The 5 Year Itch

4

Even though we’ve been married for a few years now, my husband still enjoys embarrassing me in public by getting down on one knee and proposing. Commuters on a London tube, Thursday night grocery shoppers, and tourists at our local beach have all been witness to this. I usually end up looking cold-hearted and ungrateful at these proposals as I push him away, and passers by either laugh or give my husband eyes of pity… before noticing that I’m already wearing a ring. Boys will be boys.

This morning as Husband left for work, he proposed to me again. Our romantic setting was a wooden floor covered in toys and puzzles, my eyes puffy from a disrupted sleep and a cold, and two toddlers hanging from my limbs demanding morning tea at 7:30am.

“Happy 5 Year Anniversary, Baby.”, he said. Will you still marry me?”

“Haha… of course.” I said wearily. Thank you for asking me.”.

You see, what started out as a silly, embarrassing way for my man to show off in public and make me smile, has also turned into a way for us to remember our vows, even when life’s messy and dates are scarce. In a world of hustle and putting ourselves first, commitment and giving can sound foreign and constricting. Sometimes marriage past the wedding day can start to let fear seep in. More specifically, the Fear Of Missing Out.

I think today’s FOMO is similar to the old-fashion phrase, ‘The 7 Year Itch’. It’s accepted by some that we will eventually become dissatisfied with our spouse, or perhaps fearful of missing out on something better. These days statistics show that couples are getting itchy way sooner than 7 years, with comparison being FOMO’s favourite choice of weapon.

“Comparison is the thief of joy.” — Theodore Roosevelt

 

Luckily for us I’m surprisingly stubborn, a quality I wasn’t aware of until my husband pointed it out (thanks, Babe). Stubbornness has connotations that aren’t exactly virtuous, but hear me out.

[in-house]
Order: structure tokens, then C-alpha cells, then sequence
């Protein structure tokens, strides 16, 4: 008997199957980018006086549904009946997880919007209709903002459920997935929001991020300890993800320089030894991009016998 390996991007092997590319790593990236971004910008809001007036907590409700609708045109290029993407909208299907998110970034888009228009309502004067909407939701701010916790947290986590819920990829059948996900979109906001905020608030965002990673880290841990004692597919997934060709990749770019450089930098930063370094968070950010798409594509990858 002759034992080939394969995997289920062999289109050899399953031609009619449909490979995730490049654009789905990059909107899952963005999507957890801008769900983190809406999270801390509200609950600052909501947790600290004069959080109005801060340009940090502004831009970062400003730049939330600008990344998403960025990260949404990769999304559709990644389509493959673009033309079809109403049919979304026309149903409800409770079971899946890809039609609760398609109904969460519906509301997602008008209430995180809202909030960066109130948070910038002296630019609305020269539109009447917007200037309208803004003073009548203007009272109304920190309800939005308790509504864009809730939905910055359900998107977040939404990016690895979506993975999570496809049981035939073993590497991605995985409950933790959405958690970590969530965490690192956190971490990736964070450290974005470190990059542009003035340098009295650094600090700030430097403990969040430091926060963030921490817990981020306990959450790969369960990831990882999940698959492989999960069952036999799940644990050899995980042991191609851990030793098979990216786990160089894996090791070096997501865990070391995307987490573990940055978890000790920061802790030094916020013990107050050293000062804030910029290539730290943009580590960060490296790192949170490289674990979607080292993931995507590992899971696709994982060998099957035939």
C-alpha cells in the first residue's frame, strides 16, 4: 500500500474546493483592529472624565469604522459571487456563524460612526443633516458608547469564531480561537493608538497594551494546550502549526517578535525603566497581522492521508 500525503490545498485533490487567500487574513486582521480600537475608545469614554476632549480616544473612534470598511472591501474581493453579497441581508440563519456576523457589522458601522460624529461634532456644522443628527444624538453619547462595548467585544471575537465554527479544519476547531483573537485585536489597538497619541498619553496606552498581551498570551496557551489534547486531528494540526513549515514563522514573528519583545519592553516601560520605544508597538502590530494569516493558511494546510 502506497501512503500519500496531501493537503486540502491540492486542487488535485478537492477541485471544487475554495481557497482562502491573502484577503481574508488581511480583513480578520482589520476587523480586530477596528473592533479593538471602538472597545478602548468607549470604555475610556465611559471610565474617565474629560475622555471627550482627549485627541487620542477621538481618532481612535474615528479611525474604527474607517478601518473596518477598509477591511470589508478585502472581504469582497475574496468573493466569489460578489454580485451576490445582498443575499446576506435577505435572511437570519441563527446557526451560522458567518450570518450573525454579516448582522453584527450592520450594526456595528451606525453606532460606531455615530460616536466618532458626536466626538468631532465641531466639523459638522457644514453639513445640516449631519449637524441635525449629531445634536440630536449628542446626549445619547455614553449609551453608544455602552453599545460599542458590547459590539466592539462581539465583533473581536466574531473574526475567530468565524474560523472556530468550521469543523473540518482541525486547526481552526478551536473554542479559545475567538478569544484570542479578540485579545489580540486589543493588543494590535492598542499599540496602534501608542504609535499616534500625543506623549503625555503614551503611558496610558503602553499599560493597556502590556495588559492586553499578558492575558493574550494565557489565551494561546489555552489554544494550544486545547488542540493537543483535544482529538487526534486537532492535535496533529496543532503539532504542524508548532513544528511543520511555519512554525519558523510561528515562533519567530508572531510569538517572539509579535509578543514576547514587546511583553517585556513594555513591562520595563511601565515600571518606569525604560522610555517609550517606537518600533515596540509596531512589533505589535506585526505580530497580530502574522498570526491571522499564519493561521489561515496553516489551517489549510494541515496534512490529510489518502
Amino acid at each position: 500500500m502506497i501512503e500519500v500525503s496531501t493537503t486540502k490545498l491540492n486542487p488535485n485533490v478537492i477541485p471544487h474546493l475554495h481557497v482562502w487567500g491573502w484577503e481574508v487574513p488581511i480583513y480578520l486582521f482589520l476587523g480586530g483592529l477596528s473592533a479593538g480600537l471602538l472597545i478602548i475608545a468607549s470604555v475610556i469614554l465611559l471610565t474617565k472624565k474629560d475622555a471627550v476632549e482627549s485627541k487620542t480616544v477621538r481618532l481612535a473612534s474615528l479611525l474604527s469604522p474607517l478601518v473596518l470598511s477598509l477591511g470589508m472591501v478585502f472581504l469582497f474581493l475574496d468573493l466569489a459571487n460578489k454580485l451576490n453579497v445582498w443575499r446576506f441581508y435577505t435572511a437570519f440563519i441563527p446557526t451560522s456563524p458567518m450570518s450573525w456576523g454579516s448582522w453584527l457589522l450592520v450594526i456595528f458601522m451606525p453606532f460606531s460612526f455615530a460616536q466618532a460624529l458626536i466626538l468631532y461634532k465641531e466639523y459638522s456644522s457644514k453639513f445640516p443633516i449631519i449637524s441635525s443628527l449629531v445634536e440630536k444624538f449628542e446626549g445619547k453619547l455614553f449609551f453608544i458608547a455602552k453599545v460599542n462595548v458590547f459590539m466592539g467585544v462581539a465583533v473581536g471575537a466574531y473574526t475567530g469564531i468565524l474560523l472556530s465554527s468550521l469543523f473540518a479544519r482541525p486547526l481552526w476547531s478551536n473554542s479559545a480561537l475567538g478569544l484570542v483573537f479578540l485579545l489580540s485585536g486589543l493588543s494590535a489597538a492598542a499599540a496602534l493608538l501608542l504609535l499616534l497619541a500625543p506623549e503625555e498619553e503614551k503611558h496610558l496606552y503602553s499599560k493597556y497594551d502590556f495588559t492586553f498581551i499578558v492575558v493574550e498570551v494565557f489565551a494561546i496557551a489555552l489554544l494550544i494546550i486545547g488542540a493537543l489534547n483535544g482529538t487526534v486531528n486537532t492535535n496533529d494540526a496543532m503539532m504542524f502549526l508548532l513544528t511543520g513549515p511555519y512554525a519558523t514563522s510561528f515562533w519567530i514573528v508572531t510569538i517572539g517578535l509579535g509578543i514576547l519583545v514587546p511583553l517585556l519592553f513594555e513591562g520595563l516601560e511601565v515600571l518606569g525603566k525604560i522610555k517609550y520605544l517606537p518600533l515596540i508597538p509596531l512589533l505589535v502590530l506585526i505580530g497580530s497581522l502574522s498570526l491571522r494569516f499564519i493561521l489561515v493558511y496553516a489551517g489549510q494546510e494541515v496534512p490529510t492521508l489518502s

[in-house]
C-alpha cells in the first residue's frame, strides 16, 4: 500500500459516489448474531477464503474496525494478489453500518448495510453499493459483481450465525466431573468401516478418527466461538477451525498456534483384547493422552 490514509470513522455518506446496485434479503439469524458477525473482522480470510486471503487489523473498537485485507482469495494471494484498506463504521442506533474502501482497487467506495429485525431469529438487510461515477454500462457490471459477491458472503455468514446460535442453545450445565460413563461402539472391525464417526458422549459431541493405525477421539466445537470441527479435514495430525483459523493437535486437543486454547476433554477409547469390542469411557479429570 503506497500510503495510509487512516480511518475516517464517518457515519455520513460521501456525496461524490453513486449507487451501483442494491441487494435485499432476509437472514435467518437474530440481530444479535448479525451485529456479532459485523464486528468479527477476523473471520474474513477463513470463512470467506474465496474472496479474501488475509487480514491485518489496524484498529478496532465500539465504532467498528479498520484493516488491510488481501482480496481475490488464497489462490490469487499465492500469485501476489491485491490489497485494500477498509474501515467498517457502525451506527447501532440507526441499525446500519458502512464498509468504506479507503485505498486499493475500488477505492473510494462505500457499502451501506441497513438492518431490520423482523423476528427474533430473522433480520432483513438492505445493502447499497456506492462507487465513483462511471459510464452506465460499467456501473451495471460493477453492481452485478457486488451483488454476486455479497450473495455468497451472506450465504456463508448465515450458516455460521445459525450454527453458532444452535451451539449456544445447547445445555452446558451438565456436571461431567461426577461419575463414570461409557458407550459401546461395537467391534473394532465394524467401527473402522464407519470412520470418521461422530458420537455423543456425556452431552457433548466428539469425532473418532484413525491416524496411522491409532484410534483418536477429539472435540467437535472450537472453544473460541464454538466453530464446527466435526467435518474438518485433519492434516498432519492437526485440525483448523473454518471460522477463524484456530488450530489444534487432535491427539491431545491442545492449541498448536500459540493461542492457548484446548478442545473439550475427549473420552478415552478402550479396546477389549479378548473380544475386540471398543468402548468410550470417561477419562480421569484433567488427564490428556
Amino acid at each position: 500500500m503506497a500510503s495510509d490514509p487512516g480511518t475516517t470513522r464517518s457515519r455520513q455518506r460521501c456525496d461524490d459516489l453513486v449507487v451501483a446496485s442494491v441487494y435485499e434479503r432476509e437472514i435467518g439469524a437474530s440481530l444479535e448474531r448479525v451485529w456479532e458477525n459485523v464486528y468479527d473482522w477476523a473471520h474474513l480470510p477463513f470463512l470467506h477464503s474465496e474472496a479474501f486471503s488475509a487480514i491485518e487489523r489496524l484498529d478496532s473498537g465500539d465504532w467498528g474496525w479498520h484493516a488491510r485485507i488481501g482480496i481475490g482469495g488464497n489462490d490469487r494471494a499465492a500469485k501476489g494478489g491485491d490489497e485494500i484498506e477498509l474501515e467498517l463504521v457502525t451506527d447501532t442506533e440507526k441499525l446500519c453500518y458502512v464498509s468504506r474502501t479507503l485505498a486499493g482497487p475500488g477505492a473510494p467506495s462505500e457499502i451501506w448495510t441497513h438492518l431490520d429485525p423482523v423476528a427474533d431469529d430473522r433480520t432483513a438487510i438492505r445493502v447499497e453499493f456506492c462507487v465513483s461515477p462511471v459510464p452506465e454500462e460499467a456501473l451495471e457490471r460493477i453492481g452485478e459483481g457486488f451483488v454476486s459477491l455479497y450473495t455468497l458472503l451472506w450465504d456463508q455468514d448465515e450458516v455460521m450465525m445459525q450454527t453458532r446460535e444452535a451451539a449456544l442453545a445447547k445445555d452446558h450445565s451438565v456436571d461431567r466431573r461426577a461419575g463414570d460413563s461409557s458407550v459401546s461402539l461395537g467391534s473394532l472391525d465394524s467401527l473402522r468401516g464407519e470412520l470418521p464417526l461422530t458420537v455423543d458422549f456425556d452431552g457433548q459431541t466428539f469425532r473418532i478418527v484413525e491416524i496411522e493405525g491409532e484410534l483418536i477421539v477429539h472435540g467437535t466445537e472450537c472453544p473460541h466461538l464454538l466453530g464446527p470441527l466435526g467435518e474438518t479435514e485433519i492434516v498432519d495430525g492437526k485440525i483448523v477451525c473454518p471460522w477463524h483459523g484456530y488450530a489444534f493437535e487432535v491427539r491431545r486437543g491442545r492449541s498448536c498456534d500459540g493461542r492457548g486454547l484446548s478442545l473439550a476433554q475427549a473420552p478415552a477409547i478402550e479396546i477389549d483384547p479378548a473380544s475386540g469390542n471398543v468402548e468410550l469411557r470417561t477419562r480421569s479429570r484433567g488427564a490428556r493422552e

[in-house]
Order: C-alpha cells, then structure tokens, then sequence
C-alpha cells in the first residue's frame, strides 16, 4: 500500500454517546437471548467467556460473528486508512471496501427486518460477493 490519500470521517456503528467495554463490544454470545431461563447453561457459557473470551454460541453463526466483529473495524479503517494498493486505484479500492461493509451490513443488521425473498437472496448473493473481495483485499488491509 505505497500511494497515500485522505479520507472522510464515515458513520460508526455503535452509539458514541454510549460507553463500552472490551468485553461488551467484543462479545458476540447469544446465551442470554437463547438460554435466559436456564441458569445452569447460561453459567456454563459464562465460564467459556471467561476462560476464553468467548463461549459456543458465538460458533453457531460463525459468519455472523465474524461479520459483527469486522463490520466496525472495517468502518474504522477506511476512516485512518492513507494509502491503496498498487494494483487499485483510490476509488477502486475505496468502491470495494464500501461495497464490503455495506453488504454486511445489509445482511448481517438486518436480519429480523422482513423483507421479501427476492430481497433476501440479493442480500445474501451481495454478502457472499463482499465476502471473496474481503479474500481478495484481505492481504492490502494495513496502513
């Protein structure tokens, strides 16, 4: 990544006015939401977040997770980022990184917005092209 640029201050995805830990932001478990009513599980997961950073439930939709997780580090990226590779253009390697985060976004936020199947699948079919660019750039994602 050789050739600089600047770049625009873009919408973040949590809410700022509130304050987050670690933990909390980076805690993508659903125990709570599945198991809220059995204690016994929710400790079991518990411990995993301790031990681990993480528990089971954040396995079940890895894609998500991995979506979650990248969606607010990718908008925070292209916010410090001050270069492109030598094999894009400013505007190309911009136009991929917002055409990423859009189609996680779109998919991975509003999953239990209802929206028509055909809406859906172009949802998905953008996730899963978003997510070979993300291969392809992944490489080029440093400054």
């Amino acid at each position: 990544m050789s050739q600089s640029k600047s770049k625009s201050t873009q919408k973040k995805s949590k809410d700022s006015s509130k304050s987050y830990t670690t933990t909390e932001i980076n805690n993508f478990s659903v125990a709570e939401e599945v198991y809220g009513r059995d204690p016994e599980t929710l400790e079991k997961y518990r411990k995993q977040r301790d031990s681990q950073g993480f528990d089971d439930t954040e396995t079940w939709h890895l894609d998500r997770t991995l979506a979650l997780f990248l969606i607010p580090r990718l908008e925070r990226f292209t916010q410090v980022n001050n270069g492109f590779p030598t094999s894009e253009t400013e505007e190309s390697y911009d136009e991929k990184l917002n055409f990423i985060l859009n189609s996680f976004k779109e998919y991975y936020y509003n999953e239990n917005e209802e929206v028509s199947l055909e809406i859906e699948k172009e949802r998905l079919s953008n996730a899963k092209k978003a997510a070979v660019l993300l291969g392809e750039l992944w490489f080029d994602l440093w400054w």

I’m stubborn when it comes to marriage because I believe it was designed to be good and I refuse to accept that it’s destined to fizzle.

So I am definitely itchy. Not for something different or better, but I’m itching to see marriage, my own included, grow and be a positive influence in the world.

So how am I stubborn when it comes to marriage, and why the effort?

First, language. When it’s socially acceptable to joke or gossip about others’ marriages, choose to champion it. Words have power. I tell engaged couples that, like most good things, marriage takes hard work and doesn’t just magically happen. However, even in a world filled with FOMO, an amazing marriage is more than possible.

Be stubborn with gratitude. When it’s sometimes easier to compare or complain, intentionally encourage your spouse and be thankful for who they are, both in private and in public. I believe the grass is greenest where you water it.

Lastly, be stubborn about time. Even when life seems too full, we fight for a Daily Delay (at least 15 mins face-to-face time per day), Weekly Withdraw (date night) and an Annual Abandon (our anniversary). You can see what’s most important to someone by looking at their bank statements and diary.

At times we’ve stubbornly said “No” to our favourite TV shows to talk with one another about our days. We’ve swapped takeaway for packed lunches and Keep Cups to save for a fancy anniversary. We’ve said “No” to personal passions and hobbies (for a season) to encourage and help our spouse with theirs.

So, Bride-to-be, Groom-to-be, whoever you are, be a little stubborn in the name of love. Be conscious of who you listen to and compare to. Be conscious of your words, your time, thoughts, and gratitude. Stubbornly give 100% to your spouse as they give 100% to you, and be itchy for a relationship that is more fun with each year that passes. Fight for a strong marriage that sends FOMO running, even if it means proposing every single mundane day.

Carly Tia

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Carly Tia